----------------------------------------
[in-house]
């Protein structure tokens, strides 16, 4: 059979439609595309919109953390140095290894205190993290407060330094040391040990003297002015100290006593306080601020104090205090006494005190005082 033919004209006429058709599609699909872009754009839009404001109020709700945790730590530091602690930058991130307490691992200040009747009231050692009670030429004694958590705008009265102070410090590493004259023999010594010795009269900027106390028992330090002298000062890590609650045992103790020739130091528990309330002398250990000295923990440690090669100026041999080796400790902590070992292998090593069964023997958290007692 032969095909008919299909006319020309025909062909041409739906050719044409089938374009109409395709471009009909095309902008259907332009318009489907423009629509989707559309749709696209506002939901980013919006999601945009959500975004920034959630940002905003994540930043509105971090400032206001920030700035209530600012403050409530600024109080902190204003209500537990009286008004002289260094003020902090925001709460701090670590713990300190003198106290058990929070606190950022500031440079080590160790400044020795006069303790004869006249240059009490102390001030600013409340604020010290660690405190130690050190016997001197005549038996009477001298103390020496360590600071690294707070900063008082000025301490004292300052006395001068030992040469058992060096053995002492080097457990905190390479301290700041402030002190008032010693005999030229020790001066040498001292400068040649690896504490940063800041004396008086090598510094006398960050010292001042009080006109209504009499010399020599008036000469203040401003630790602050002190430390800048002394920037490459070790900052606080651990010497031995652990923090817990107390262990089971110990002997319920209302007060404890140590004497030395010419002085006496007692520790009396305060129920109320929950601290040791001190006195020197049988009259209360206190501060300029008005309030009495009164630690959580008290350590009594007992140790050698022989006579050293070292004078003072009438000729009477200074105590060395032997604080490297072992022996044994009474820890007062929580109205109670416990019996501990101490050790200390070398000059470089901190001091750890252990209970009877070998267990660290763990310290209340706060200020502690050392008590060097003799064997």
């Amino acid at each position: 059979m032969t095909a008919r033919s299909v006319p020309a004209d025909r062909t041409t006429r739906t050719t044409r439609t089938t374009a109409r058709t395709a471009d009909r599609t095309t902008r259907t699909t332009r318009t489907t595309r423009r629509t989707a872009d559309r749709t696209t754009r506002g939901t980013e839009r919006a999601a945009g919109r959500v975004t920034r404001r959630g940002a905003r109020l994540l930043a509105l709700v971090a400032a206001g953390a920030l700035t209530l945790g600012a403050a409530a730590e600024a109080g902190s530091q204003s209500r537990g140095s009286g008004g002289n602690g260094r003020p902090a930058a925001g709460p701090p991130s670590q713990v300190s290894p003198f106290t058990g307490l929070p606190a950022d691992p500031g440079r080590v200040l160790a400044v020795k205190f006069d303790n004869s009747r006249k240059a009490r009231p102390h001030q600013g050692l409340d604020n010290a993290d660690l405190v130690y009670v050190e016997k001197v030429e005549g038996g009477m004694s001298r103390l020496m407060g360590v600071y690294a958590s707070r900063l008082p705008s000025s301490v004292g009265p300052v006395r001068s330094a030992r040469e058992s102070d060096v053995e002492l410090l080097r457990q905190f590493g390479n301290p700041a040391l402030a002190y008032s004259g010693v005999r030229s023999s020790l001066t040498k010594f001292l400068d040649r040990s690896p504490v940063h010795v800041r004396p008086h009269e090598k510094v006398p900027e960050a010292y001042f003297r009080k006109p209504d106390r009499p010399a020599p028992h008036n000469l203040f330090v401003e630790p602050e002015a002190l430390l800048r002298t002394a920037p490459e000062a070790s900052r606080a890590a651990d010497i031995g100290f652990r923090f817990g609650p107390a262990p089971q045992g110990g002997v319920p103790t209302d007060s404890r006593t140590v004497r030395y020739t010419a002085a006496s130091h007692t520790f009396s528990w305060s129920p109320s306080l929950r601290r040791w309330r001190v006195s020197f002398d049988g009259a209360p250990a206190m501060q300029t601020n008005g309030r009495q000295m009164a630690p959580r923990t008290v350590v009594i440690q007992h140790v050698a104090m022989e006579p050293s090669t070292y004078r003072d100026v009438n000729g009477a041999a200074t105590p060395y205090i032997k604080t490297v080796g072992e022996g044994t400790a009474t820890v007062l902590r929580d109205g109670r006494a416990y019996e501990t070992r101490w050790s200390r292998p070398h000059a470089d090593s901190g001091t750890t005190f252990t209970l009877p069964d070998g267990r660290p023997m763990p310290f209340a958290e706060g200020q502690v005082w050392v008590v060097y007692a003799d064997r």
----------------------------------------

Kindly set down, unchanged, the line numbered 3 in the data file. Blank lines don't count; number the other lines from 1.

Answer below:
């Amino acid at each position: 059979m032969t095909a008919r033919s299909v006319p020309a004209d025909r062909t041409t006429r739906t050719t044409r439609t089938t374009a109409r058709t395709a471009d009909r599609t095309t902008r259907t699909t332009r318009t489907t595309r423009r629509t989707a872009d559309r749709t696209t754009r506002g939901t980013e839009r919006a999601a945009g919109r959500v975004t920034r404001r959630g940002a905003r109020l994540l930043a509105l709700v971090a400032a206001g953390a920030l700035t209530l945790g600012a403050a409530a730590e600024a109080g902190s530091q204003s209500r537990g140095s009286g008004g002289n602690g260094r003020p902090a930058a925001g709460p701090p991130s670590q713990v300190s290894p003198f106290t058990g307490l929070p606190a950022d691992p500031g440079r080590v200040l160790a400044v020795k205190f006069d303790n004869s009747r006249k240059a009490r009231p102390h001030q600013g050692l409340d604020n010290a993290d660690l405190v130690y009670v050190e016997k001197v030429e005549g038996g009477m004694s001298r103390l020496m407060g360590v600071y690294a958590s707070r900063l008082p705008s000025s301490v004292g009265p300052v006395r001068s330094a030992r040469e058992s102070d060096v053995e002492l410090l080097r457990q905190f590493g390479n301290p700041a040391l402030a002190y008032s004259g010693v005999r030229s023999s020790l001066t040498k010594f001292l400068d040649r040990s690896p504490v940063h010795v800041r004396p008086h009269e090598k510094v006398p900027e960050a010292y001042f003297r009080k006109p209504d106390r009499p010399a020599p028992h008036n000469l203040f330090v401003e630790p602050e002015a002190l430390l800048r002298t002394a920037p490459e000062a070790s900052r606080a890590a651990d010497i031995g100290f652990r923090f817990g609650p107390a262990p089971q045992g110990g002997v319920p103790t209302d007060s404890r006593t140590v004497r030395y020739t010419a002085a006496s130091h007692t520790f009396s528990w305060s129920p109320s306080l929950r601290r040791w309330r001190v006195s020197f002398d049988g009259a209360p250990a206190m501060q300029t601020n008005g309030r009495q000295m009164a630690p959580r923990t008290v350590v009594i440690q007992h140790v050698a104090m022989e006579p050293s090669t070292y004078r003072d100026v009438n000729g009477a041999a200074t105590p060395y205090i032997k604080t490297v080796g072992e022996g044994t400790a009474t820890v007062l902590r929580d109205g109670r006494a416990y019996e501990t070992r101490w050790s200390r292998p070398h000059a470089d090593s901190g001091t750890t005190f252990t209970l009877p069964d070998g267990r660290p023997m763990p310290f209340a958290e706060g200020q502690v005082w050392v008590v060097y007692a003799d064997r």